By Peter Z. Scheer
Tablets are quickly taking over the computer market despite being utterly useless to working people. Apple has reportedly sold the equivalent of an iPad to one of every nine Americans.
“Your next computer is going to be a MacBook Air 11 inch,” I told my friend, a brilliant lawyer who nonetheless has not figured out how to plug in his Apple TV. “It’s powerful, portable and, for an Apple product, reasonably priced.”
“But what do I do with my iPad?” he asked.
You mean that thing you use to check Facebook while you watch TV? What do you do with your iPad?
You don’t do anything. You absorb little bits of the giant noisy blah-verse. That’s all. Tablets are popular because they are basically useless and they ask little of our minds in return. Although Apple advertisements depict people video editing on their iPads, I doubt many installs of iMovie get used after the first week or so. That’s because tablets are just time pits where we warehouse our attention between distractions. We don’t use them to make things. They exist so we have something else to stare at when “Jeopardy” goes to commercial. After all, we are Americans and we have a right to never be bored.
Google’s Nexus 7 is no different, but at least it’s cheap. At $200, even those of us on a modest budget can now watch Netflix on the toilet. And unlike other tablets in this price range, the Nexus 7 is good.
I bought one the moment it was announced and have been using Google’s iPad alternative for several weeks now. People say it’s unfair to compare the device to Apple’s best-selling computer because it’s so different. The Nexus is half the size and has nowhere near as pretty a screen. But that’s what an alternative is—something different.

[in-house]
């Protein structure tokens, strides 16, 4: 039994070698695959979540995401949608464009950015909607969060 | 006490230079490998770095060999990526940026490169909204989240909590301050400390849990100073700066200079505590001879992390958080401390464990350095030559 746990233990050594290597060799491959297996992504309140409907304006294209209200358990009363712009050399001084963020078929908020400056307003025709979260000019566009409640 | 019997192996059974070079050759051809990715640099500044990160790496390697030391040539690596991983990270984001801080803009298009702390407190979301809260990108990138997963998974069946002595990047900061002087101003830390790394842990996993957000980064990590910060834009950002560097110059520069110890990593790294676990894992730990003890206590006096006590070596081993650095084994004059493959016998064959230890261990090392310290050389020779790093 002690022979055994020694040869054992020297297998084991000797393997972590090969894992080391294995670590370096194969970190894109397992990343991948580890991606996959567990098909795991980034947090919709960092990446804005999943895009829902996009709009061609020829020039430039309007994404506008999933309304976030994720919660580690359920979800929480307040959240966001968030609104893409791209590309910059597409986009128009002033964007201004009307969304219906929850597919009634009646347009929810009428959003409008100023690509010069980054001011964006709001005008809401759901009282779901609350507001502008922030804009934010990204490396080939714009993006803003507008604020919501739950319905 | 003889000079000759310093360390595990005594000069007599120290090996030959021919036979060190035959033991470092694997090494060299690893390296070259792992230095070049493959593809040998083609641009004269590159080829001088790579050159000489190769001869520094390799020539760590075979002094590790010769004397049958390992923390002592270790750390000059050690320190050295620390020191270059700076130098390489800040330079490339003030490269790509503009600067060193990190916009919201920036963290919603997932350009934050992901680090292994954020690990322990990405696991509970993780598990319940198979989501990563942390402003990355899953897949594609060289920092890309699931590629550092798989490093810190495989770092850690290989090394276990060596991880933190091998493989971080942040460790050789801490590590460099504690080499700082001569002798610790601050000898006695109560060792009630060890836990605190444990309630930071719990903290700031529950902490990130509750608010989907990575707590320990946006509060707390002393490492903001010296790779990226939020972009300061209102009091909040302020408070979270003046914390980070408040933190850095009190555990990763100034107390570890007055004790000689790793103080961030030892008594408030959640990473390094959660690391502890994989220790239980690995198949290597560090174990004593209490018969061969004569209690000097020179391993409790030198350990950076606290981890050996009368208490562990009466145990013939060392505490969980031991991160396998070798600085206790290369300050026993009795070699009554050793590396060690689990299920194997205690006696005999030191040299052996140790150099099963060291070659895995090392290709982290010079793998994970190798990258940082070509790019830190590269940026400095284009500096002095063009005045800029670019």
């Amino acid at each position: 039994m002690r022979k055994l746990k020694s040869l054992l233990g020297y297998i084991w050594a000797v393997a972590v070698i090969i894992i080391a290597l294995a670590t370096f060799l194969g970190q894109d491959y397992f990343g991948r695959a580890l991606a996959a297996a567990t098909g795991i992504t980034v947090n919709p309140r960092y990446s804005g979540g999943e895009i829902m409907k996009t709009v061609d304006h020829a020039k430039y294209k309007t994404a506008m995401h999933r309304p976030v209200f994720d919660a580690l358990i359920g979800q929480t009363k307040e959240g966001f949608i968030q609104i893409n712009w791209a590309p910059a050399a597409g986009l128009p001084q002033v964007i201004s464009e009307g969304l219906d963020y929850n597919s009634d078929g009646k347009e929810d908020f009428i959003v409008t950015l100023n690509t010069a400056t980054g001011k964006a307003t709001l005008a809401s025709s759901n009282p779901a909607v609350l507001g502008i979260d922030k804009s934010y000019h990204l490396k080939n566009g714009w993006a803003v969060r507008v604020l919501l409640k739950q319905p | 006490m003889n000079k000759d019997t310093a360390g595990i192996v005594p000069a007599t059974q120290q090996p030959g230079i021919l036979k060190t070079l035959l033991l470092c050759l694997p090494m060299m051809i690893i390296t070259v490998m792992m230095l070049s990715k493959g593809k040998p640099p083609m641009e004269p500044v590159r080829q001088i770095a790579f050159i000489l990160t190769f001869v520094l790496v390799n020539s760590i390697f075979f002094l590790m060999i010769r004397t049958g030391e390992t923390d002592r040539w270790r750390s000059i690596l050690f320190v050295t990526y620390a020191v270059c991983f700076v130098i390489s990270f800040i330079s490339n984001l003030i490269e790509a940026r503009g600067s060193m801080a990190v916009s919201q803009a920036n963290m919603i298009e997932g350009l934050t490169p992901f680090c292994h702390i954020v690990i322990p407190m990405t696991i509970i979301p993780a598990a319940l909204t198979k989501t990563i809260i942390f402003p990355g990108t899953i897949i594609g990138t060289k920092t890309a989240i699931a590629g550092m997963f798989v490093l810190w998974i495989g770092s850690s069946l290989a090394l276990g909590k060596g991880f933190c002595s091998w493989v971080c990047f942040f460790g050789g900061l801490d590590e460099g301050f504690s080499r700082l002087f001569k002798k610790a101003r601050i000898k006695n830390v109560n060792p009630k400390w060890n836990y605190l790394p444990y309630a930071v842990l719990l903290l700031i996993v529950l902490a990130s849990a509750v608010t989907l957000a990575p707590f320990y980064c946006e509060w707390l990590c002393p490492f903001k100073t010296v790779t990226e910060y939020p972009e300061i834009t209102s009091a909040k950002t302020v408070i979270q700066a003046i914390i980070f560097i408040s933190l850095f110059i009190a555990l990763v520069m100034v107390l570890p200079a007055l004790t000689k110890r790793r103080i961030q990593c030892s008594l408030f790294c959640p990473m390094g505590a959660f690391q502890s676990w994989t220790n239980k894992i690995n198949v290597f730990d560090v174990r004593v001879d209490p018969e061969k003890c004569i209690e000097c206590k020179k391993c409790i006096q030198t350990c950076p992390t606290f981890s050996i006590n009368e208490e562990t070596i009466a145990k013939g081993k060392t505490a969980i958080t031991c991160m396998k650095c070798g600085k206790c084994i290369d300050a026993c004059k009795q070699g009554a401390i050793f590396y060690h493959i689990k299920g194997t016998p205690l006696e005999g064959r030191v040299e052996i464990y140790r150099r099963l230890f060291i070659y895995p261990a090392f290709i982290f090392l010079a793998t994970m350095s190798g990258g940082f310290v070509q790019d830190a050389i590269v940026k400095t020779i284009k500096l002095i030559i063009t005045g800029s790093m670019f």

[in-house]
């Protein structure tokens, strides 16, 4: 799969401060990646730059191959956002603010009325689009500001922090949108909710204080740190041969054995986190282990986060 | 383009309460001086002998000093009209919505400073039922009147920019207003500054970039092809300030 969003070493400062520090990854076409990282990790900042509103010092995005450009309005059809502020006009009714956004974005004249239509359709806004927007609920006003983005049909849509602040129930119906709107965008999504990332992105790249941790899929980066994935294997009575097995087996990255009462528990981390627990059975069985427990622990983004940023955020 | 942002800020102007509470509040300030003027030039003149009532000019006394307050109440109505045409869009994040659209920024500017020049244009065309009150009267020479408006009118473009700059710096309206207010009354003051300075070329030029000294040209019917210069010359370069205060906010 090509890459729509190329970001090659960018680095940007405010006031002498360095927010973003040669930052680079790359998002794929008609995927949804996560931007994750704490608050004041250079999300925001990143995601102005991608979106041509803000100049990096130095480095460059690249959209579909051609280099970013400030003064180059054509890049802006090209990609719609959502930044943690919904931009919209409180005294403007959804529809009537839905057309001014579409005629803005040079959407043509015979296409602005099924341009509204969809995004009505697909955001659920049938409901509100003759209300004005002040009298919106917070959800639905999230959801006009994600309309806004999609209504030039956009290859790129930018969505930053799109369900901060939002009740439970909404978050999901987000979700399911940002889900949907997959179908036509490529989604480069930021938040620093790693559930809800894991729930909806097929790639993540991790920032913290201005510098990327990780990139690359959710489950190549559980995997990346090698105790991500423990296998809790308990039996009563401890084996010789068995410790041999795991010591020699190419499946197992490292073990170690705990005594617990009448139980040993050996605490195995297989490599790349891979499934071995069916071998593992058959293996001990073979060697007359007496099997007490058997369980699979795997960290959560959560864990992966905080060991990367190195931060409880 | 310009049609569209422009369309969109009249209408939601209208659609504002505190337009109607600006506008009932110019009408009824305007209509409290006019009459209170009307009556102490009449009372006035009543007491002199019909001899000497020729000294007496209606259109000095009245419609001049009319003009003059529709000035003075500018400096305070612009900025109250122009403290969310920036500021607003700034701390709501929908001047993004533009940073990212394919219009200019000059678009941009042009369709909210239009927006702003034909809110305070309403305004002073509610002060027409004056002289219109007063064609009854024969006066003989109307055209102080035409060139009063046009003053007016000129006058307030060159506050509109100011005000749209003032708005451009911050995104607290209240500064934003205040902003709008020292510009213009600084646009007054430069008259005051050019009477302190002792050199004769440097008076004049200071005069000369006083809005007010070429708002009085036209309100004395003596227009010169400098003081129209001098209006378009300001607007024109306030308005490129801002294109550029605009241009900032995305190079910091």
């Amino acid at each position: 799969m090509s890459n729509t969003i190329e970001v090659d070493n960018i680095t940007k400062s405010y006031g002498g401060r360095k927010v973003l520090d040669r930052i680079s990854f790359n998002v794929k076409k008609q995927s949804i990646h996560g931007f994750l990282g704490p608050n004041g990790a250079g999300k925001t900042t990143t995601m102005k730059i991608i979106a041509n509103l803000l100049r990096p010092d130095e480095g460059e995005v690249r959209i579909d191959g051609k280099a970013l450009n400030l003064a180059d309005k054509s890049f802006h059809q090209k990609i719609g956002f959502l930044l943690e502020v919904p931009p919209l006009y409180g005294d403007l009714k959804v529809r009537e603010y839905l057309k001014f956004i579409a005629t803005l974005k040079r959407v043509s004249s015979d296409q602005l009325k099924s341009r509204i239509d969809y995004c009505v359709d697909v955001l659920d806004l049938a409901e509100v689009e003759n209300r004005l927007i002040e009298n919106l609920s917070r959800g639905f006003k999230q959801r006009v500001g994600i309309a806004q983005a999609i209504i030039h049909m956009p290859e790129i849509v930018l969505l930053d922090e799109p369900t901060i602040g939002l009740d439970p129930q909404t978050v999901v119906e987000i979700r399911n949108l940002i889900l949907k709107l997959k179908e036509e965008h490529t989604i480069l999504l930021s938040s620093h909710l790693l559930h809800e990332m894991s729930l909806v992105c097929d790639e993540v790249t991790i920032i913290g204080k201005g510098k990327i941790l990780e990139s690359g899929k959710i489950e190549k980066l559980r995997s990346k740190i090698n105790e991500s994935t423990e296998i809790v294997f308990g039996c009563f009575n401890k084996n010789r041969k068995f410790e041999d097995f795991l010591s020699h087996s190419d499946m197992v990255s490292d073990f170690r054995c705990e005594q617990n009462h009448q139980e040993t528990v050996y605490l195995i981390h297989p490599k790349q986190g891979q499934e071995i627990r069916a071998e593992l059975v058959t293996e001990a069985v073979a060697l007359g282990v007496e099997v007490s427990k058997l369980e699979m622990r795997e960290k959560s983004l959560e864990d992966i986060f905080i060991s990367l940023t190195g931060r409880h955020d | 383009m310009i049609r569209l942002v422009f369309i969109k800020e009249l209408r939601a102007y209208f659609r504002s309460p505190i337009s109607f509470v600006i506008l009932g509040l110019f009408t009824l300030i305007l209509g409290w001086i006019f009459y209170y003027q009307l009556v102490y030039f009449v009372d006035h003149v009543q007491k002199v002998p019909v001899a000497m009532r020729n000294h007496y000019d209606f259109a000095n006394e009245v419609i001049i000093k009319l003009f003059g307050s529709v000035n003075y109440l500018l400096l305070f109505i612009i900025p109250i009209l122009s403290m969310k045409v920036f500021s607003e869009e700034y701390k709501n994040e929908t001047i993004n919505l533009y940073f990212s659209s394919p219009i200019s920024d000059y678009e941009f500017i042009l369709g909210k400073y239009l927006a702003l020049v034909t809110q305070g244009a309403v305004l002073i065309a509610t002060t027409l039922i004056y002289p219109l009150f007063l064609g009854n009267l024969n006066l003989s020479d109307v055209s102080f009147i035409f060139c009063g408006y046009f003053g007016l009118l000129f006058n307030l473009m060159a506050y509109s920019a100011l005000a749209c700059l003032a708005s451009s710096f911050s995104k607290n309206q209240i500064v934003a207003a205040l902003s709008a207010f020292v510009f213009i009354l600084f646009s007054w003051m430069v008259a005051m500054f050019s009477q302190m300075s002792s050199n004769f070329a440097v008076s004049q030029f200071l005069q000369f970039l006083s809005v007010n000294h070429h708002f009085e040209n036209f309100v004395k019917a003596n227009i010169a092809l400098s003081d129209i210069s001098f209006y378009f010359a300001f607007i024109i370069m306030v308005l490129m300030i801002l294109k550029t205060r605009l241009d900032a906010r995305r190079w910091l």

Google claims you’ll enjoy holding its tablet, reading books on it and playing games, because the size is better for all of those things. Of course that means watching movies is a diminished experience.
How about writing? Or creating a podcast? How about building a website or putting together a serious photo portfolio?
People don’t want computers that do anything anymore because people don’t want to do anything anymore.
The worker drones will always have their spreadsheet generators, but when they come home they want something deliberately too simple to run Excel.
And that means their kids won’t have access to the computing software and hardware necessary to create things beyond sophisticated finger paintings. And the nation will slowly get dumber and collapse in on itself. Meanwhile the country that builds nearly all of these devices, China, is pumping out spaceships and people smart enough to build them. Oh well. We can import those people, and use their math skills to put a rover on Mars as long as Beijing keeps buying enough of our debt to finance the project.
Between us, I didn’t see that tangent coming either. My attention span has been drained by checking Twitter on my mostly useless but cute Nexus 7 tablet, which cost me $200.
What were we talking about?
On Twitter: @peesch.
(Make sure to check out the comments. We’re getting a tremendous response from people with a different point of view. Some very interesting personal experiences down there. And at least one person who thinks I’m an idiot.)
Truthdig/Peter Z. Scheer